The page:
Q: How much weight do newborns lose?
A: In the first two to three days, it is normal for baby to lose 7-12% of their birth weight.
What should I expect when it comes to your newborn’s weight? What is normal? What should I watch for?
These are questions you may be thinking of as you get closer to having your baby. Plus, seeing the scale drop for your baby when your baby already feels so tiny and fragile can feel scary! This post will help answer your newborn weight loss questions and help you know what to expect with newborn weight loss.
What to Expect with Your Newborn’s Weight Loss
After baby is born, they are weighed. In a hospital birth scenario, the hospital checks baby’s weight 1-2 more times before discharge. If you have a home or birth center birth, experts recommend taking baby to see their pediatrician when they are two days old to check their weight.
In those first two to three days, it is normal for baby to lose 7-10% of their birth weight. Do not panic. Usually, by day five, baby will have stopped losing weight and may even be increasing in weight.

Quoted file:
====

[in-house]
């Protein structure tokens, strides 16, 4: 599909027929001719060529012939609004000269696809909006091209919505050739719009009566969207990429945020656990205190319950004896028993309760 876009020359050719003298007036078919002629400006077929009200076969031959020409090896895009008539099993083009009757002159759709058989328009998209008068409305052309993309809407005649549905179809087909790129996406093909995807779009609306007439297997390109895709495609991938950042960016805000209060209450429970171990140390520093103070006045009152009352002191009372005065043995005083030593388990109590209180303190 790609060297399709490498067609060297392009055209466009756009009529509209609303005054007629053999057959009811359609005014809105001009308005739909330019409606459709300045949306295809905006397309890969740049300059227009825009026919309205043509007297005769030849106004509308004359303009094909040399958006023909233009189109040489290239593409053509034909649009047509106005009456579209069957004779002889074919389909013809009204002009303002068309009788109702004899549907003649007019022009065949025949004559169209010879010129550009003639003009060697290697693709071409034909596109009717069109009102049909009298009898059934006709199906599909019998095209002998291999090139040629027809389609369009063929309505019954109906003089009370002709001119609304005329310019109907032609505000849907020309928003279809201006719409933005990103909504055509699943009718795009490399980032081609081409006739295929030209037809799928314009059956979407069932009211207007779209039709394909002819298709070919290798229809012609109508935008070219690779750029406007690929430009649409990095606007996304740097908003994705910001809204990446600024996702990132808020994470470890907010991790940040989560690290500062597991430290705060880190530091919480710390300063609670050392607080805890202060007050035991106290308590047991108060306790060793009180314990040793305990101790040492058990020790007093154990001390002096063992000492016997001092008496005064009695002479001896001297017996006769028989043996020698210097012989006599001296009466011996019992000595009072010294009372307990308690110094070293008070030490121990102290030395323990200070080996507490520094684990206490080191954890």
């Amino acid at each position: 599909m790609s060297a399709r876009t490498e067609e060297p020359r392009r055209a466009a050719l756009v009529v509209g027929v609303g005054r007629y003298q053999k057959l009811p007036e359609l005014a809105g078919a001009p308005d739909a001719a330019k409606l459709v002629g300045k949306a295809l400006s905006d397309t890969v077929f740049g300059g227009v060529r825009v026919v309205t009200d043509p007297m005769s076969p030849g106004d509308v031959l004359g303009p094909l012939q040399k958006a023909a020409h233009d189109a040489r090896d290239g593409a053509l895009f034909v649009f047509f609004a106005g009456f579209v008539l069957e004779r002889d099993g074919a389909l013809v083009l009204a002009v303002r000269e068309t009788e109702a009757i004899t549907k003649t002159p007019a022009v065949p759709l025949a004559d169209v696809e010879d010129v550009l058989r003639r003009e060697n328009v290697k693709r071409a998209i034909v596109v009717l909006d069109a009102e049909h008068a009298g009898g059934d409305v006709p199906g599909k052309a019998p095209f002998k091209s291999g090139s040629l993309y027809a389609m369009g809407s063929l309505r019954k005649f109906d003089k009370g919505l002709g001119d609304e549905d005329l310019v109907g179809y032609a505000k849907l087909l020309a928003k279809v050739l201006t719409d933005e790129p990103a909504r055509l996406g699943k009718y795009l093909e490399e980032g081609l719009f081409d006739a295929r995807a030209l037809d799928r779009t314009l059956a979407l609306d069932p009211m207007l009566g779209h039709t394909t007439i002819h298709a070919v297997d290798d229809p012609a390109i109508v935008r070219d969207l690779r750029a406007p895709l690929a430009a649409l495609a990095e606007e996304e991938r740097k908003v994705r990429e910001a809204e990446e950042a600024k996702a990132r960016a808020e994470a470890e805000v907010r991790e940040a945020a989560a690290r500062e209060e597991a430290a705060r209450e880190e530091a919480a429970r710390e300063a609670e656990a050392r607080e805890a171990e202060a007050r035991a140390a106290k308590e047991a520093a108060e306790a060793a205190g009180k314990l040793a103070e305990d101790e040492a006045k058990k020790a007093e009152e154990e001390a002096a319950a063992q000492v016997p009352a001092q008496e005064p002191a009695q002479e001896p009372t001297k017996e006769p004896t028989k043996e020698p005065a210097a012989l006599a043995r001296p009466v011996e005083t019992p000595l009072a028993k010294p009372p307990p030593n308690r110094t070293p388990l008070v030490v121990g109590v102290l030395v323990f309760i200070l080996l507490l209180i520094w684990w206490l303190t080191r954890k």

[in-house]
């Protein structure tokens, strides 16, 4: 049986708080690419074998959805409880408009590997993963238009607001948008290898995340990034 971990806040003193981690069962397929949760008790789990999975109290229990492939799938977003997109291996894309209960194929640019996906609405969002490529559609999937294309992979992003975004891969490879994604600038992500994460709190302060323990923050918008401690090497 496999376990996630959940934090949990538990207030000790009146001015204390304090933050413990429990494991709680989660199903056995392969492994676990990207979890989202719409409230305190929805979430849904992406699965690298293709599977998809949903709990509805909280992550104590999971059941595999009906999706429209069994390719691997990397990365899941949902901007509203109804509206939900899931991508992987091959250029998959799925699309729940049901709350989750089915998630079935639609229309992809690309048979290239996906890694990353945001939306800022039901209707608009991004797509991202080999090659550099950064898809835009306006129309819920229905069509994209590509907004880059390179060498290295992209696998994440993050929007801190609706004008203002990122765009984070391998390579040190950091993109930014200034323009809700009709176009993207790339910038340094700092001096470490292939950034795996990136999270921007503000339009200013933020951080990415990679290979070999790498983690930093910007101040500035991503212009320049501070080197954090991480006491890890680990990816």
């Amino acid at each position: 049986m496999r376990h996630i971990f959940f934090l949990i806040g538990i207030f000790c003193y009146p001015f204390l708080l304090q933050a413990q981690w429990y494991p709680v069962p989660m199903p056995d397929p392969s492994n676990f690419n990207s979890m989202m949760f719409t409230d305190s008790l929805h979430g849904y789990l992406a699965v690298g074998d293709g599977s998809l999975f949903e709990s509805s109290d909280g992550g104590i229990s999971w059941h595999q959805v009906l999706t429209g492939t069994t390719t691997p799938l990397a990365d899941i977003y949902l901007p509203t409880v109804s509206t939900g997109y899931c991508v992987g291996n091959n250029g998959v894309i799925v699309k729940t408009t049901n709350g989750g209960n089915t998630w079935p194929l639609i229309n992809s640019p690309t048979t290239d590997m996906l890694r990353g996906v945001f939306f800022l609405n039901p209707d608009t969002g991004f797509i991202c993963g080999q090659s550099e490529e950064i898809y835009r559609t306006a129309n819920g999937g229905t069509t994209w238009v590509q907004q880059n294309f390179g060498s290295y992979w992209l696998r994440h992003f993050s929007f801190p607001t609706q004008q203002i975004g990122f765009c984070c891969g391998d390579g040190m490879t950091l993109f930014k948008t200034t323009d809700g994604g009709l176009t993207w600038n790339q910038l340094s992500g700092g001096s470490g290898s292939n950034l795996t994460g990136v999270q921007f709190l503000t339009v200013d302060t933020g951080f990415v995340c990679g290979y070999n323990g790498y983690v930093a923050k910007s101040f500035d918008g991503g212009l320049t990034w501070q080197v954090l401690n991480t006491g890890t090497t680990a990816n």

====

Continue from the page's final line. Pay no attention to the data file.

After delivery baby has excess fluids that they lose, especially if you had IV fluids during labor and delivery. The extra fluid is a large portion of the “weight” they lose. Baby’s born via cesarean section tend to lose a higher percentage–around 10-12% because more IV fluids are given. Often if you delay weighing a cesarean section baby or count their weight at 24 hours after delivery as their “birth weight,” they tend to have the same percentage of weight loss as babies born vaginally.
Gaining the Weight Back
We want baby to be back to their “birth weight” by two weeks old when they go in for their well-check. If weight has not returned to birth weight at that point, experts recommend working with your pediatrician and an IBCLC to create and implement a plan to increase baby’s weight gain.
In the meantime, the best thing you can do for baby is to feed baby on demand and be patient. Newborns can take around forty minutes for a single feeding. Your breastmilk adapts to baby’s needs. Your colostrum (the initial food your body produces) has high protein and disease-fighting factors. Once that transitions out, your mature milk will be anywhere from 3-5% fat. These phases will help baby gain weight. Just keep breastfeeding. We know that the first few weeks of breastfeeding are challenging. We recommend checking out the Newborn Survival Guide: Baby’s First Two Weeks to best educate yourself on what to expect and how to help yourself. If you get concerned, reach out to your IBCLC.